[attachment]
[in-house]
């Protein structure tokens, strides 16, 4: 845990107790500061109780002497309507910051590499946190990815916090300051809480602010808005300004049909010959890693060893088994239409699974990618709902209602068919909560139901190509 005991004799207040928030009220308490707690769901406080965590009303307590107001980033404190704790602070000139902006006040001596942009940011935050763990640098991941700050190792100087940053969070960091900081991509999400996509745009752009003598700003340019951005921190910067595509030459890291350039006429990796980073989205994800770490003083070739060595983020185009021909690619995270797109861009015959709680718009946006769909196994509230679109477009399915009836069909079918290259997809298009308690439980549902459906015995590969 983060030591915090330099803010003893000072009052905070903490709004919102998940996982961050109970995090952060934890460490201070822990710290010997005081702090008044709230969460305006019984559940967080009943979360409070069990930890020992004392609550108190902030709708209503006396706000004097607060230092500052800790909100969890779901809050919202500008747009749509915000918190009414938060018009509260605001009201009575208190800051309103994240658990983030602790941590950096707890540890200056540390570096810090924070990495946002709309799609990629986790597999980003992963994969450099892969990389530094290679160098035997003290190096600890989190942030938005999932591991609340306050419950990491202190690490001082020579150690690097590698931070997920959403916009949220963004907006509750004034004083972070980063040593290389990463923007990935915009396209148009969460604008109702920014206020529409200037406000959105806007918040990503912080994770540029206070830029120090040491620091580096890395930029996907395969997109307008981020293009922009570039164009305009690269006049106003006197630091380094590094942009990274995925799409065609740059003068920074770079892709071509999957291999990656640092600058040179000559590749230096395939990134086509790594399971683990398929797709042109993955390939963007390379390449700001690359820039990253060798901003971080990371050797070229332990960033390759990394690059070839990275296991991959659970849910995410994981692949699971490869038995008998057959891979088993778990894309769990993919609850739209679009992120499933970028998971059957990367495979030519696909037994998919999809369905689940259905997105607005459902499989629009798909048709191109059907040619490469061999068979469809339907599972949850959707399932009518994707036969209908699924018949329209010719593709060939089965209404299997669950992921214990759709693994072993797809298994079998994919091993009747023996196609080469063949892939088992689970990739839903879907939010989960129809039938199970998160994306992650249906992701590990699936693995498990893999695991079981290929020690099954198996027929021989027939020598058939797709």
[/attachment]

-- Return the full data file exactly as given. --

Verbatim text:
[in-house]
């Protein structure tokens, strides 16, 4: 845990107790500061109780002497309507910051590499946190990815916090300051809480602010808005300004049909010959890693060893088994239409699974990618709902209602068919909560139901190509 005991004799207040928030009220308490707690769901406080965590009303307590107001980033404190704790602070000139902006006040001596942009940011935050763990640098991941700050190792100087940053969070960091900081991509999400996509745009752009003598700003340019951005921190910067595509030459890291350039006429990796980073989205994800770490003083070739060595983020185009021909690619995270797109861009015959709680718009946006769909196994509230679109477009399915009836069909079918290259997809298009308690439980549902459906015995590969 983060030591915090330099803010003893000072009052905070903490709004919102998940996982961050109970995090952060934890460490201070822990710290010997005081702090008044709230969460305006019984559940967080009943979360409070069990930890020992004392609550108190902030709708209503006396706000004097607060230092500052800790909100969890779901809050919202500008747009749509915000918190009414938060018009509260605001009201009575208190800051309103994240658990983030602790941590950096707890540890200056540390570096810090924070990495946002709309799609990629986790597999980003992963994969450099892969990389530094290679160098035997003290190096600890989190942030938005999932591991609340306050419950990491202190690490001082020579150690690097590698931070997920959403916009949220963004907006509750004034004083972070980063040593290389990463923007990935915009396209148009969460604008109702920014206020529409200037406000959105806007918040990503912080994770540029206070830029120090040491620091580096890395930029996907395969997109307008981020293009922009570039164009305009690269006049106003006197630091380094590094942009990274995925799409065609740059003068920074770079892709071509999957291999990656640092600058040179000559590749230096395939990134086509790594399971683990398929797709042109993955390939963007390379390449700001690359820039990253060798901003971080990371050797070229332990960033390759990394690059070839990275296991991959659970849910995410994981692949699971490869038995008998057959891979088993778990894309769990993919609850739209679009992120499933970028998971059957990367495979030519696909037994998919999809369905689940259905997105607005459902499989629009798909048709191109059907040619490469061999068979469809339907599972949850959707399932009518994707036969209908699924018949329209010719593709060939089965209404299997669950992921214990759709693994072993797809298994079998994919091993009747023996196609080469063949892939088992689970990739839903879907939010989960129809039938199970998160994306992650249906992701590990699936693995498990893999695991079981290929020690099954198996027929021989027939020598058939797709």